The interdependence of living organisms and related ecology concepts are often difficult for students to grasp if they only study them from textbooks. To really understand how habitat fragmentation affects biodiversity, it is best to allow students to study it in the field. In the activities described here, I used inquiry as a basis for experiential learning. Focusing on two natural areas of unequal size, students investigated the areas to assess arthropod species richness and examine whether it was correlated with the size of the area. By establishing 10 daily observation periods and identifying arthropods in each session, students observed firsthand the relationship of species richness to biodiversity and that the size of the natural area was not significant. This translated to a greater understanding of biodiversity and its role in the relationships of living organisms in a local ecosystem. Students also gained valuable insight into how scientific studies are conducted.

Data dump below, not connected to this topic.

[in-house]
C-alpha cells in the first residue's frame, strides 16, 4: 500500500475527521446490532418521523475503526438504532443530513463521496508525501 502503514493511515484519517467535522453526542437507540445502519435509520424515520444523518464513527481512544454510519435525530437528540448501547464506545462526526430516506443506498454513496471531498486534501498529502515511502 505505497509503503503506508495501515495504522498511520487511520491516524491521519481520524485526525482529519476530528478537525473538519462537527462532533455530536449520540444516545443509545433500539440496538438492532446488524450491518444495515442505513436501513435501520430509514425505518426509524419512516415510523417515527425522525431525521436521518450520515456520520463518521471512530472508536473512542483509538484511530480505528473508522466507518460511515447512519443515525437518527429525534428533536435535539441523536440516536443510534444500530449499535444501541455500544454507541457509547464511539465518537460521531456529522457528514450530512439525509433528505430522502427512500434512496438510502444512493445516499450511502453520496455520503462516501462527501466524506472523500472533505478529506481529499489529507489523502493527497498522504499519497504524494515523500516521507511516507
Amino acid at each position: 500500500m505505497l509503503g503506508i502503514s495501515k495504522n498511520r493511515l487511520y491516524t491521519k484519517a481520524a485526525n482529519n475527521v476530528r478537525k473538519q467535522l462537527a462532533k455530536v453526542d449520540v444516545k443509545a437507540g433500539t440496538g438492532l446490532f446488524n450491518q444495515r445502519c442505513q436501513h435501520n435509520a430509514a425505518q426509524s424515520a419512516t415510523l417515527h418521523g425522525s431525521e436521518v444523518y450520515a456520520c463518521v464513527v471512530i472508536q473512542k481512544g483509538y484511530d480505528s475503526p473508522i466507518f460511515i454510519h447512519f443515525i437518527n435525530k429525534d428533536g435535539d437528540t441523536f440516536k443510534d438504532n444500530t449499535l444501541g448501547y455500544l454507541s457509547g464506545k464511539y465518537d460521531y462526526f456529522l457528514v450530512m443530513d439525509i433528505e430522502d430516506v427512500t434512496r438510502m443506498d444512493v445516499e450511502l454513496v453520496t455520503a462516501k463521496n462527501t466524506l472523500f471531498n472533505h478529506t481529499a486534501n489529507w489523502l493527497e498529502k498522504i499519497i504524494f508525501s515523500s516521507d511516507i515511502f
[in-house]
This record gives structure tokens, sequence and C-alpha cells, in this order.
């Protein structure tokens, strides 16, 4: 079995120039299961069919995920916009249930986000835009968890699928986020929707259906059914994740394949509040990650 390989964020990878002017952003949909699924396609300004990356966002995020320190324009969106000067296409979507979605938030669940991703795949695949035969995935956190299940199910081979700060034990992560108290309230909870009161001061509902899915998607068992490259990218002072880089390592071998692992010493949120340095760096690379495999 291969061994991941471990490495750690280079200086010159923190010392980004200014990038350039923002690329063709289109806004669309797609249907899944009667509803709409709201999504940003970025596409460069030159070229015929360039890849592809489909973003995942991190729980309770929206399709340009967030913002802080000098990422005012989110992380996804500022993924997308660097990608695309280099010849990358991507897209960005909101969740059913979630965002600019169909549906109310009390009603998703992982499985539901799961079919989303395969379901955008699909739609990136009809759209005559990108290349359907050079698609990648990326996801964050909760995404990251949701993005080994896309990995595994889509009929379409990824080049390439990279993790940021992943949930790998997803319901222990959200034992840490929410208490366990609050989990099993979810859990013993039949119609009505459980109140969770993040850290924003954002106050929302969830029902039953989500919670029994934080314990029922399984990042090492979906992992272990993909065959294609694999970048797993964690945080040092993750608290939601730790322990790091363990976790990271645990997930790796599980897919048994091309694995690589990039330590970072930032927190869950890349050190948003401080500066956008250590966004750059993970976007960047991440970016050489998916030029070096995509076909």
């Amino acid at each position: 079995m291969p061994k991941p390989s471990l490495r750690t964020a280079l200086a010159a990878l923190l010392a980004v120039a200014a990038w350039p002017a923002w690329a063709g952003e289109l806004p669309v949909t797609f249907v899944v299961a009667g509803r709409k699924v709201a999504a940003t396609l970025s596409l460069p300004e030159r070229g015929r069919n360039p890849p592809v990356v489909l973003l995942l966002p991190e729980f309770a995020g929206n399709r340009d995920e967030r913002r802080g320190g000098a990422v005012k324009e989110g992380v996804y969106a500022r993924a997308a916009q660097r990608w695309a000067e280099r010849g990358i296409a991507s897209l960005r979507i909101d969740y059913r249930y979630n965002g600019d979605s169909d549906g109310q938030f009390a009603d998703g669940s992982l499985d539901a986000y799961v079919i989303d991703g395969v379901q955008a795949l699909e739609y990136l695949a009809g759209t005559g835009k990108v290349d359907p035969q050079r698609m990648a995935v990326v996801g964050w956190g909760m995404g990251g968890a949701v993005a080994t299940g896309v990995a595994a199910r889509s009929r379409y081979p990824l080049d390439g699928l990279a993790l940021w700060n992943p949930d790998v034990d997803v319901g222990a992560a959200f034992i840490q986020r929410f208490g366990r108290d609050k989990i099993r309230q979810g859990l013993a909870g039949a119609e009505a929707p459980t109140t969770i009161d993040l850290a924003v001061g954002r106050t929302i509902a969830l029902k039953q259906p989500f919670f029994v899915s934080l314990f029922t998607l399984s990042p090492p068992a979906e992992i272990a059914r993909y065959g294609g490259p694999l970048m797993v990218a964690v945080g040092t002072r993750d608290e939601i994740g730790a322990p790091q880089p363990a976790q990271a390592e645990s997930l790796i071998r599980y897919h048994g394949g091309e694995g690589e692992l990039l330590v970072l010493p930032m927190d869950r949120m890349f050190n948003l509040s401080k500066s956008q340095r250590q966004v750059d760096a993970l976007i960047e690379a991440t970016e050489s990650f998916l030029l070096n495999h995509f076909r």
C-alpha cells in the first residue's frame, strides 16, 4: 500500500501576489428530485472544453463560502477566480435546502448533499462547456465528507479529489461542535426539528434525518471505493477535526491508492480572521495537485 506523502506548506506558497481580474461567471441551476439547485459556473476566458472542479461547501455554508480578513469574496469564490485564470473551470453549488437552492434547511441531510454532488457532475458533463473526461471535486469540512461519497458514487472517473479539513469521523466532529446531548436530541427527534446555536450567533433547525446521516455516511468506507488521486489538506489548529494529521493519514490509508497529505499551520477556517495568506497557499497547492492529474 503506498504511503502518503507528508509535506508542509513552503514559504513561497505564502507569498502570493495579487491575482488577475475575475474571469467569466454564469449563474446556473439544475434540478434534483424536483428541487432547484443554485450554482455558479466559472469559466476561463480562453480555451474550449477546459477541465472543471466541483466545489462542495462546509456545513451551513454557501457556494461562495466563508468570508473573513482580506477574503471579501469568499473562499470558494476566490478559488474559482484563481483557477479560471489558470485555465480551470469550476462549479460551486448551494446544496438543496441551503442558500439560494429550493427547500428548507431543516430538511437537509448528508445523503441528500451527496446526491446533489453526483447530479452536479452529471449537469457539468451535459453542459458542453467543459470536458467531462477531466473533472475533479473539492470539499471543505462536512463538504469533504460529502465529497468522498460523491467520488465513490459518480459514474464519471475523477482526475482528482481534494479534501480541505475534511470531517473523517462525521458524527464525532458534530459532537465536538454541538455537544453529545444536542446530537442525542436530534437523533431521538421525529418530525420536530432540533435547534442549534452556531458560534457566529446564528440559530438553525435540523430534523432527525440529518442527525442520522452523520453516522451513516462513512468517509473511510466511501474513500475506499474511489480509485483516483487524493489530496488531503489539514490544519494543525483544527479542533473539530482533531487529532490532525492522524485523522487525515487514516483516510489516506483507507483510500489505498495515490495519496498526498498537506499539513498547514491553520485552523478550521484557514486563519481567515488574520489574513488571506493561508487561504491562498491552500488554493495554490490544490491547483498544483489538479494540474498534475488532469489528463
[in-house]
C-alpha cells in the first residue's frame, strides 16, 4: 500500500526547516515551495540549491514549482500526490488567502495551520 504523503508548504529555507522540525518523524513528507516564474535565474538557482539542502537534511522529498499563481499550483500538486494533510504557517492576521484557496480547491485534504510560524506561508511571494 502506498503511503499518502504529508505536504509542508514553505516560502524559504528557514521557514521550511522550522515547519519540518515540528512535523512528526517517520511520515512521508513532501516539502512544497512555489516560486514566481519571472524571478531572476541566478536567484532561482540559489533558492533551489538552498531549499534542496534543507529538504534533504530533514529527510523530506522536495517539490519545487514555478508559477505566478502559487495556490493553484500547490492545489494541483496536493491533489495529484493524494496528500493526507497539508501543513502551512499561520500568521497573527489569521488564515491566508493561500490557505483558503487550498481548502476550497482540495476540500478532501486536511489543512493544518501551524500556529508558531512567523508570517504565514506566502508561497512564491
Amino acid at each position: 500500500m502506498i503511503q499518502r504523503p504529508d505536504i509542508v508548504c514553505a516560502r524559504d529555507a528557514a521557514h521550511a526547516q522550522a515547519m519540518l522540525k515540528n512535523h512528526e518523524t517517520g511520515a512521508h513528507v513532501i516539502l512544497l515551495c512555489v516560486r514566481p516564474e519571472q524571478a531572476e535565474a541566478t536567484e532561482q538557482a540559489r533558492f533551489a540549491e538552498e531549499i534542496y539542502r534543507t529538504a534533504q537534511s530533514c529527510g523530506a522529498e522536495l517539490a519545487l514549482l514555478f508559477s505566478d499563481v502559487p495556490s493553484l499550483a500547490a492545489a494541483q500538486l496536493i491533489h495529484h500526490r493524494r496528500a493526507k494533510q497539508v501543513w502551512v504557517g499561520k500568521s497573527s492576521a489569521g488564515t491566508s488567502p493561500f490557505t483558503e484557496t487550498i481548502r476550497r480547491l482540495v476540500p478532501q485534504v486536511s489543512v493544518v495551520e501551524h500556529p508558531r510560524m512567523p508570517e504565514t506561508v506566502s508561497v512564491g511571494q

Studying Arthropod Species Richness in a School-Yard Natural Area: Using Inquiry to Engage Student Interest in Scientific Studies
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Jeffrey A. Baker; Studying Arthropod Species Richness in a School-Yard Natural Area: Using Inquiry to Engage Student Interest in Scientific Studies. The American Biology Teacher 1 September 2016; 78 (7): 575–579. doi: https://doi.org/10.1525/abt.2016.78.7.575
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